Jessica Saint, an esthetician and hair and makeup artist, found the spa setting to be the ideal work environment for her. “For me, it wasn't even a question,” Saint says. “I found a spa that had the aesthetic I loved, offered all of the services I wanted to bring my clientele in to do, and had the flexibility I needed to still be able to do photoshoots, fashion week, and production work.” However, Saint suggests salons for those who are more interested in makeup and waxing.

Branch Three: Medical Facility

At a medical facility, an esthetician will be more focused on treating acne and other skin issues than making someone look good for the day. Medical facilities will often provide more advanced and intensive treatments than at a spa or salon. Many in this career end up working in dermatology clinics, plastic surgery offices, or in cancer treatment centers. It's an ideal path for those looking to work closely with patients with specific health conditions to improve their quality of life.

A medical esthetician will often work as part of a medical team, giving options and care instructions for before and after surgeries or cancer treatments to create the best recovery outcome for the patient. You will also be able to provide referrals to dermatologists and other medical professionals for more serious skin issues.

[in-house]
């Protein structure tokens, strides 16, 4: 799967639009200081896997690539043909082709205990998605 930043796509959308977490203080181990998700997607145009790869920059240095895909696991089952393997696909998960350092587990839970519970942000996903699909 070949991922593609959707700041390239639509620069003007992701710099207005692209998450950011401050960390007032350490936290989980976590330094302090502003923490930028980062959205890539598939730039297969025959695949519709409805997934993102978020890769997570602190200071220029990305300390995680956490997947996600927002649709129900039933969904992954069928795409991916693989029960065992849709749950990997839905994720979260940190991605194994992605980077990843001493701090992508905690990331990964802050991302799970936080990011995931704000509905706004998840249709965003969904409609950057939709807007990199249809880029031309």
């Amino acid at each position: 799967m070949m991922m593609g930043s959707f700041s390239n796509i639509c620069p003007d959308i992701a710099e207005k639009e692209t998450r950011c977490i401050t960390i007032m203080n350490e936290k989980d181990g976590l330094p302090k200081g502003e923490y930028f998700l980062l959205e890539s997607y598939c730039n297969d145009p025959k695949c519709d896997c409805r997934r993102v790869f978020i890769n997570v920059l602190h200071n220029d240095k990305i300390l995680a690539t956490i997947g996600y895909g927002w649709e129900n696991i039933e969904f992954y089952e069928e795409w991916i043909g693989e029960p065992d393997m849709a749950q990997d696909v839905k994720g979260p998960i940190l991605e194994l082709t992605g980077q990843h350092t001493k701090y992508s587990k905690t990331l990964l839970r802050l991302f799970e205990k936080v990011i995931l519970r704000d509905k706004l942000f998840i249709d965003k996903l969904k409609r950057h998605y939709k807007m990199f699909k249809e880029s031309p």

In this branch, you can expect to routinely perform a thorough skin analysis of each patient to determine the best path for each individual. Services such as microdermabrasion, microneedling, and dermaplaning are more common. You may also be tasked with preparing a patient's skin before a medical procedure such as an injection or surgery. Skin care regimen recommendations will also be essential for long-term care.

You are more likely to find hospitals and clinics in densely populated areas, and those facilities are more likely to have the money and room for specialists like estheticians than those in rural locations. However, with enough work, you may be able to open a business on your own. Just keep in mind that each state has different licensing requirements.

If you’re not sure which branch to choose, Saint recommends trying out a few businesses in your area that appeal to you. “Experiencing the services a place offers is a great way to figure out if it is something you want to do and allows you to meet those who work there,” Saint says.

Meet the Expert

Jessica Saint

Jessica Saint

Jessica Saint is a Makeup and Hair Artist as well as an Esthetician with over a decade of experience working in the fashion and beauty industry. She has worked with Pat Benatar, Jude Law, RZA, Jose Garces, and more. She has also worked on magazine covers for noteworthy publications, backstage at New York Fashion Week, as well as on Broadway with The Lion King and Dr. Dolittle.

Jessica does makeup and hair out of a photography studio called Créer Studio in the Bok Building in South Philadelphia. She also does skincare out of a South Philadelphia spa called Birds of Prey Artistry and Wellness. In addition to her extensive makeup and hair portfolio, she has a deep passion for skincare and offers a variety of services such as facials, micro-channeling, waxing, lash lifts, and more. Last, but not least, she is a certified Access Bars Practitioner.

Esthetics/Skin Care